The Invasive Species Council of BC will be taking part in a United Nations biodiversity conference this month.
The Convention on Biological Diversity, also known as COP15, will run Dec. 7 to 19 in Montreal, with participants setting out goals and plans regarding nature for the next decade.
Alongside the Invasive Species Council (ISCBC) will be the Canadian Council on Invasive Species (CCIS). The two organizations are looking forward to the upcoming discussions about stopping biodiversity loss.
“This is a huge opportunity to take part in a critical conversation, one that includes helping to set global targets for invasive species management,” the ISCBC told Global News.
“The threat of invasive species increases with climate change,” said Gail Wallin, executive director at ISCBC and CCIS chairperson.
“Ecosystems that are biodiverse are more resilient in extreme weather events, whereas high concentrations of invasive species, like Scotch broom with its high oil content, will increase wildfire risk. Preventing the introduction and spread of invasive species is critical to protecting biodiversity on a global scale.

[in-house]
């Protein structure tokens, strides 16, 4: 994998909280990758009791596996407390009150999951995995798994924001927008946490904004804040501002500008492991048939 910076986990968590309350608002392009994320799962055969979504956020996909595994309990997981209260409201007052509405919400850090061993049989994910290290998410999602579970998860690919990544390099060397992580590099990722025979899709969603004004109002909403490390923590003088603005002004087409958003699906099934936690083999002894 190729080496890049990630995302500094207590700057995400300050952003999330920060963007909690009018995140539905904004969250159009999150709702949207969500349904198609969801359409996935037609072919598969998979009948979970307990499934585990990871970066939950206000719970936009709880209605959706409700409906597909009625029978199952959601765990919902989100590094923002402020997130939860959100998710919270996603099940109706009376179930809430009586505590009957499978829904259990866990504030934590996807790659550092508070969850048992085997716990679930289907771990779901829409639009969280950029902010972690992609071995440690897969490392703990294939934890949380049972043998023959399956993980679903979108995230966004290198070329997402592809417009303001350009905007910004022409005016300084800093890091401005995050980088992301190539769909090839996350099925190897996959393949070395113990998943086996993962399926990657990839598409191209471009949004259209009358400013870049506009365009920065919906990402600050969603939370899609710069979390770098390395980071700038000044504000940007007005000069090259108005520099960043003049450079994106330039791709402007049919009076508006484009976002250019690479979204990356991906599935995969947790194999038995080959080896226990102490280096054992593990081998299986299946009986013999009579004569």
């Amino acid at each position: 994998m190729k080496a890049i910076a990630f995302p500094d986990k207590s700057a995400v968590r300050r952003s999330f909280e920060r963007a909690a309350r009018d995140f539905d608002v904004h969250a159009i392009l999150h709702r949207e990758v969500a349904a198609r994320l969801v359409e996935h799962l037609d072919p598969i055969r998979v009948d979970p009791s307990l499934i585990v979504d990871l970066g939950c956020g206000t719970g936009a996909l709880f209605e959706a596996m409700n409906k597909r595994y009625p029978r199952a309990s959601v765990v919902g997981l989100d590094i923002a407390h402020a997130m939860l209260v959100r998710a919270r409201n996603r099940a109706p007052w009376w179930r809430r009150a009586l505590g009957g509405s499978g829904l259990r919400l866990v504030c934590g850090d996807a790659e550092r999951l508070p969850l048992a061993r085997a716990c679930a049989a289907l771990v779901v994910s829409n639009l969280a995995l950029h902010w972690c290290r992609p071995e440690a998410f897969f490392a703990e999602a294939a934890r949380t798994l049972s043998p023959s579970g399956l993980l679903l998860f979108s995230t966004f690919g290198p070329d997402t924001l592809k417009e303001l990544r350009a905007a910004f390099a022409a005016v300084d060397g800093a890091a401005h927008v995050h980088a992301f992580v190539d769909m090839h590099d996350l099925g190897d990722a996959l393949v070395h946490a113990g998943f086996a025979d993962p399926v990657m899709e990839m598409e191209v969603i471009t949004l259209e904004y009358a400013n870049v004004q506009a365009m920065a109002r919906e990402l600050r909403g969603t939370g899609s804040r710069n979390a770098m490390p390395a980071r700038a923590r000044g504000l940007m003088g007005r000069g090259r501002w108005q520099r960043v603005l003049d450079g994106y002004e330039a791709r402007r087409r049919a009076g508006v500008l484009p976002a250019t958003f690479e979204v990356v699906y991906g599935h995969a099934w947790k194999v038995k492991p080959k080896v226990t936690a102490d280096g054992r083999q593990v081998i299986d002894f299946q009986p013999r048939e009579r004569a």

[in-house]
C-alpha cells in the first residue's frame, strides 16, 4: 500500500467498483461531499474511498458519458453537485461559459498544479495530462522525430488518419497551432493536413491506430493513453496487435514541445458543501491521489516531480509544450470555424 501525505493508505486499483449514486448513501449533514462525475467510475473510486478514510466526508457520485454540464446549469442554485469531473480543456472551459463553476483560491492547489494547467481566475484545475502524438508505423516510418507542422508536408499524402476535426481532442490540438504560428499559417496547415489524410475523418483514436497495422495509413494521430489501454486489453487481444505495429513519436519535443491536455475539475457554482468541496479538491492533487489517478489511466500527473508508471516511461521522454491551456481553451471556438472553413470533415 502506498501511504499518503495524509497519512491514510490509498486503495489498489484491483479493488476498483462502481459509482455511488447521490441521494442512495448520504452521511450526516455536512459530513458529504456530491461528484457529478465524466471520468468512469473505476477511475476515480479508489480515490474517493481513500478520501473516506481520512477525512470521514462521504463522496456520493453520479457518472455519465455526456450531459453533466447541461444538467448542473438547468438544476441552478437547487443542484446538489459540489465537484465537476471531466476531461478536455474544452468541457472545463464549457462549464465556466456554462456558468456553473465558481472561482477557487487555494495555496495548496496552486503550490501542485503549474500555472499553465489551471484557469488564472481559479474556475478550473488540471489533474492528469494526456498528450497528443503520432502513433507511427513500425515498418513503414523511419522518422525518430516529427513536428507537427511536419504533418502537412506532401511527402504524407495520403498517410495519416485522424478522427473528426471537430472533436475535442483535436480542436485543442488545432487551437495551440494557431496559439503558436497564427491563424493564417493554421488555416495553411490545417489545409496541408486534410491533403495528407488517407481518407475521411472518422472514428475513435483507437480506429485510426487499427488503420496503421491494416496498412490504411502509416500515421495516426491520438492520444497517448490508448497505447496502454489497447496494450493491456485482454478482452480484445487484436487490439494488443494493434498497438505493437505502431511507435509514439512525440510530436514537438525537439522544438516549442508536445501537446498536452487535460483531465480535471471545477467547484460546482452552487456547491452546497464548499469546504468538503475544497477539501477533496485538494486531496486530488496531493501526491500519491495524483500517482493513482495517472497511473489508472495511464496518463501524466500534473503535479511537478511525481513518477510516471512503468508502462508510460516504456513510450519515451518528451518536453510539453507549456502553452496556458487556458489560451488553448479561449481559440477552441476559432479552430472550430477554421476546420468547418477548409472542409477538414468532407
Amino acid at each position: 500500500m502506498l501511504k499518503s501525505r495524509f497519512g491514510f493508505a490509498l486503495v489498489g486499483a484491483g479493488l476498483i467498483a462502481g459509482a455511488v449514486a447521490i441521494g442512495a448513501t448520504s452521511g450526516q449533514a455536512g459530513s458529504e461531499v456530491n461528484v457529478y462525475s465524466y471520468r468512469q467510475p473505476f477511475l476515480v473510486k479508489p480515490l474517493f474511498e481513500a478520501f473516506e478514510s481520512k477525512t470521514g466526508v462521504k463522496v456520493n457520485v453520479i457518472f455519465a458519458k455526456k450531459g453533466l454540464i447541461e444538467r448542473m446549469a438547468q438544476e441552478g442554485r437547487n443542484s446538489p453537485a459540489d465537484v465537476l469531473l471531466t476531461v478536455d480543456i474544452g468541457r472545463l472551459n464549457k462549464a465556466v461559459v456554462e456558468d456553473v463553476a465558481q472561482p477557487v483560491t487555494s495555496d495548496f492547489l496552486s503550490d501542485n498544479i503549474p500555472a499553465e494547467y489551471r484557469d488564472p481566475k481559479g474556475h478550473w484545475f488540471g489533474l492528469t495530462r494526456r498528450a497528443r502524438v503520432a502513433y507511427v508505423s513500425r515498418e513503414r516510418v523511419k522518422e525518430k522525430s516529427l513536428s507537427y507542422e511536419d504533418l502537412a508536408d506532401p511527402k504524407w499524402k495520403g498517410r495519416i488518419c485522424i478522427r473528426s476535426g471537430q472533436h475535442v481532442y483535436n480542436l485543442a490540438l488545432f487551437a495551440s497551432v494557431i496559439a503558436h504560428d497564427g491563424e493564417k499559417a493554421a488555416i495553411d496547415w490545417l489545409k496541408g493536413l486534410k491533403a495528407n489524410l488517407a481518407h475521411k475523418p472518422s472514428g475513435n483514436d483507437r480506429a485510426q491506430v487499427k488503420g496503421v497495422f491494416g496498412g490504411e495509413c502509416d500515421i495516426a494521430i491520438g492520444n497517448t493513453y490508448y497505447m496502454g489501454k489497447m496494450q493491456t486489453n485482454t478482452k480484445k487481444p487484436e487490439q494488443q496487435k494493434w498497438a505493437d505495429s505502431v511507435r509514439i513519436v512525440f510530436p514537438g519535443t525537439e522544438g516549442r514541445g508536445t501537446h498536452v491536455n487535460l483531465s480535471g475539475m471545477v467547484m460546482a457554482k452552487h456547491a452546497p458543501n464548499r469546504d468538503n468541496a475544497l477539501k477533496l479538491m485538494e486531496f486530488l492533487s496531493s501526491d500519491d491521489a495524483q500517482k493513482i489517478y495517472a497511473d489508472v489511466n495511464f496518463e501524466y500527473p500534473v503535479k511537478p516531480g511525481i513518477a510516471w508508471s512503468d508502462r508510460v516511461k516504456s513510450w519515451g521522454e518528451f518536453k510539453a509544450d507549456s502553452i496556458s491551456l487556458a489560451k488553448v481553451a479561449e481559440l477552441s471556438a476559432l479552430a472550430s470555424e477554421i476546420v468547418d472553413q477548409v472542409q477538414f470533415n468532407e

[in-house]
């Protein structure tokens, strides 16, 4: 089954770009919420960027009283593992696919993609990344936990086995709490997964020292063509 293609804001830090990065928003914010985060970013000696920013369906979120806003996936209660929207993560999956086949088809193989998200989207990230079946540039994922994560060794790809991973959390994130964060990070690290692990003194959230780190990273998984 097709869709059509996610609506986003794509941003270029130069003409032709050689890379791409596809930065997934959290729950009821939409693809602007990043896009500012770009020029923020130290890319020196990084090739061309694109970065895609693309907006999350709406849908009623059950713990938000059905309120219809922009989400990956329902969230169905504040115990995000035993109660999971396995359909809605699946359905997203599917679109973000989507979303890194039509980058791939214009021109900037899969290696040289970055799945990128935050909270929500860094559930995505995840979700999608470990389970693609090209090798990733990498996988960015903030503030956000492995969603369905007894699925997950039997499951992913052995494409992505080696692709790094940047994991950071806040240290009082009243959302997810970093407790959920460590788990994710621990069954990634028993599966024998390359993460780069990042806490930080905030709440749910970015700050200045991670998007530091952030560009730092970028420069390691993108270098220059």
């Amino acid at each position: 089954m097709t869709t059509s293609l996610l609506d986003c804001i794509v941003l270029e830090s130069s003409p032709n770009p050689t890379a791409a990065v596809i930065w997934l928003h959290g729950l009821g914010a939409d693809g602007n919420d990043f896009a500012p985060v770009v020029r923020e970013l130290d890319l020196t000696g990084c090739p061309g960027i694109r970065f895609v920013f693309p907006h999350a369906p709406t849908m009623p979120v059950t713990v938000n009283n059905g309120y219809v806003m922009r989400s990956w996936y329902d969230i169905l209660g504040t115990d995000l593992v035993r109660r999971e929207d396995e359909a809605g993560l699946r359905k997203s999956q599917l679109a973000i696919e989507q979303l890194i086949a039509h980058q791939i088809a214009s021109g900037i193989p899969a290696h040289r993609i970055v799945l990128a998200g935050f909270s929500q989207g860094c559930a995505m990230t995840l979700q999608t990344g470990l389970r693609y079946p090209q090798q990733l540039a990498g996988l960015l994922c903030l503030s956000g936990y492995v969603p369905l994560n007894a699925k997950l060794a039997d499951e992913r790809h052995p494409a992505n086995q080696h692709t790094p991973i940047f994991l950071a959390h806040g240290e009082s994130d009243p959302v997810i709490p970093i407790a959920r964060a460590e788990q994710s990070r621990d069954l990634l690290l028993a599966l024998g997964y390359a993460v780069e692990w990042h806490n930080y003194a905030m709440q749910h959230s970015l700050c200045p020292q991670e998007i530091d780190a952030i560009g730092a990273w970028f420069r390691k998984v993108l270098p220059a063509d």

“The international community recognizes this, identifying invasive species as a key issue and target at COP15.”
While in Montreal, the two organizations will host a two-hour presentation on Thursday, Dec. 8.
“It will emphasize the importance of Indigenous leadership at every level, recognizing that invasive species issues can only be effectively advanced through collaboration and partnerships across jurisdictions,” Wallin said.
“These discussions will examine the opportunities and challenges in invasive species management and highlight why agencies across the country should work with ISCBC and CCIS.”
Many other professionals will also be on hand, such as a biodiversity expert and professor from the University of Arizona.
“Unprecedented rates of biodiversity loss and ecosystem degradation can result in species extinction, destabilization of the earth system and the loss of the many benefits people derive from nature,” said Diana Liverman, who will speak on Friday.
“Biodiversity loss is often driven by rising overconsumption, unsustainable technologies, unsustainable economic practices and systems that do not promote care for nature.”
For more information about the Invasive Species Council of B.C., visit the organization’s website.